Betty Byrne Henderson had relatively little experience in the automotive industry when she took over as governing director of the Byrne Group car dealership after the death of her husband in 1977. The group is now one of Queensland’s largest businesses and in 1995 it received the prestigious President’s Award from Ford Australia. Byrne Henderson recently sold the business to her son and holds seven directorships, including the Queensland Harness Racing Board and the Corrective Services Commission. She says there will be casualties as these organisations are transformed to run along private-sector lines.
AIM: Can management be taught or does it need to be learned on the job?
Byrne Henderson: You need the theoretical and the practical side to do it properly. A lot of it does come instinctively. There is a big difference between being managing director and just being into management – as governing director the importance was to have good management lines underneath me. The managing directors are there to put the plan in place to enable management to do their jobs properly and that comes instinctively. Theory is fine, but the practical side is essential.
AIM: Are academic courses providing what is needed?
Byrne Henderson: My son has just done his MBA. Although he had a lot of practical experience he had not done the theoretical side So, he found the MBA extremely helpful. There were many skills he learned, but not all of these could be applied at Byrne Ford. Before you ever start an MBA, you should be in some area in management where you can differentiate and utilise what you are learning for the job you are doing.
AIM: Is too much emphasis put on formal qualifications?
Byrne Henderson: I didn’t have any great formal education to bring me to the position I am in. People who told me I would never survive made me very determined to own the business and to learn to keep my ears open and develop my people skills. Through this skill, I have learnt from good people who have put forward great ideas. The best education in the world is no good without the right people skills. You are no better than any of the people you have working around you. You all have a job to do and you are all a part of the whole. Decision making must involve everyone.
AIM: What has been your biggest achievement?
Byrne Henderson: When my husband died in 1977 and I took on the role of governing director, I had no hands-on motor dealership skills. That took some years of experience and of learning from my own staff. In 1977 we were a small dealership in Ford’s big picture. By 1995 we had the profile and acumen to be ranked as Ford Australia’s top dealer. That award was voted on by our clients. Many dealerships have changed hands many times, but we are still there.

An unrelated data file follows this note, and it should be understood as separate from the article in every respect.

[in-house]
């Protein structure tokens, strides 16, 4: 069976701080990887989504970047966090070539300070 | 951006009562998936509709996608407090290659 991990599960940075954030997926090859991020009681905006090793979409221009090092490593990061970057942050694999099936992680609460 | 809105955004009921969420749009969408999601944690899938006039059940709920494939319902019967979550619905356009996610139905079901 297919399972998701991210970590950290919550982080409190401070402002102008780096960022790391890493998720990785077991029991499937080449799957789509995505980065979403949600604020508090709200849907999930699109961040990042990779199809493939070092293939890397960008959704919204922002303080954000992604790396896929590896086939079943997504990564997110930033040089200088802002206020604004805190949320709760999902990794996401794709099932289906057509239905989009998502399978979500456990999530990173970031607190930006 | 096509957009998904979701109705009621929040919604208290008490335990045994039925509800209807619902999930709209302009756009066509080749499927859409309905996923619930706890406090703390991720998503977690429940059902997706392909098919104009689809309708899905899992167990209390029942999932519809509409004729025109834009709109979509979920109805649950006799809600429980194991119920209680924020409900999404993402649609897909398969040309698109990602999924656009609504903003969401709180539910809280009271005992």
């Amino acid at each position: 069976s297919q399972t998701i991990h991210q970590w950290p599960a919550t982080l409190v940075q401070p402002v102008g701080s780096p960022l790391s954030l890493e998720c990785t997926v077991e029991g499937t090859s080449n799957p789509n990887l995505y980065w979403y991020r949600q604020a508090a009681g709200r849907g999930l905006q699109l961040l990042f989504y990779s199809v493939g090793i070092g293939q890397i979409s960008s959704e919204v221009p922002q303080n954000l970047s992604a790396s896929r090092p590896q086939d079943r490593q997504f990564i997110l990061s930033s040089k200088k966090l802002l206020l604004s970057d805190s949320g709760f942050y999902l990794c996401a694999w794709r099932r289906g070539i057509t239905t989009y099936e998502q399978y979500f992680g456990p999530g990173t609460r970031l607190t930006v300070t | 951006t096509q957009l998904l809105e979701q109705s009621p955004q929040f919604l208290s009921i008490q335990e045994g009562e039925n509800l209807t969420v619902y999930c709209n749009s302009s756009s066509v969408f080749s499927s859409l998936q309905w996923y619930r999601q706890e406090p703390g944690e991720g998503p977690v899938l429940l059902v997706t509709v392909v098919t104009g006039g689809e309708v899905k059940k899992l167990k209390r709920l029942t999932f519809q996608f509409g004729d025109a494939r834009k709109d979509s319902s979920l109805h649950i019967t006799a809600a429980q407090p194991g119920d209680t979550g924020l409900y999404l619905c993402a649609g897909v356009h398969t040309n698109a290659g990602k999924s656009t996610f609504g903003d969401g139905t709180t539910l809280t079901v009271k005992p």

AIM: Is it a trap to concentrate too much on the detail?
Byrne Henderson: The detail is what management is there for. But detail is not the chief executive’s function. You should know about the detail but your different levels of management are there to look after that.
AIM: Can management skills be readily transplanted from industry to industry?
Byrne Henderson: If you have good management skills they can be readily transposed to other industries. Most of the top managers in Australia have held a variety of jobs. Good managers are confident in their own skills and are able to orchestrate the growth of companies.
AIM: What is the level of management expertise like in the public sector?
Byrne Henderson: I am on several public-sector boards because the State Government is looking at corporatisation, bringing in basic accrual accounting and the checks and balances which go with that. The most exciting part for those of us on these boards is seeing the attitudes changing. It doesn’t sit easily with a lot of public servants but attitudes are changing and we are going to be a better country for it.
AIM: What about those public servants who cannot or will not change?
Byrne Henderson: Some public servants are resentful of change. People balk at changing cultures and we are having a great deal of difficulty. Change for the sake of change is not on, but change for the good of the organisation is – when it is logical and is clearly explained. Some people who are determined to keep it the same old way may end up on some sort of dole. We do not have a place for those people in the future. There are going to be some tough decisions, but it is being done fairly. There is a powerplay by some of those public servants who want to keep it the way it is; so there are going to be some casualties of change.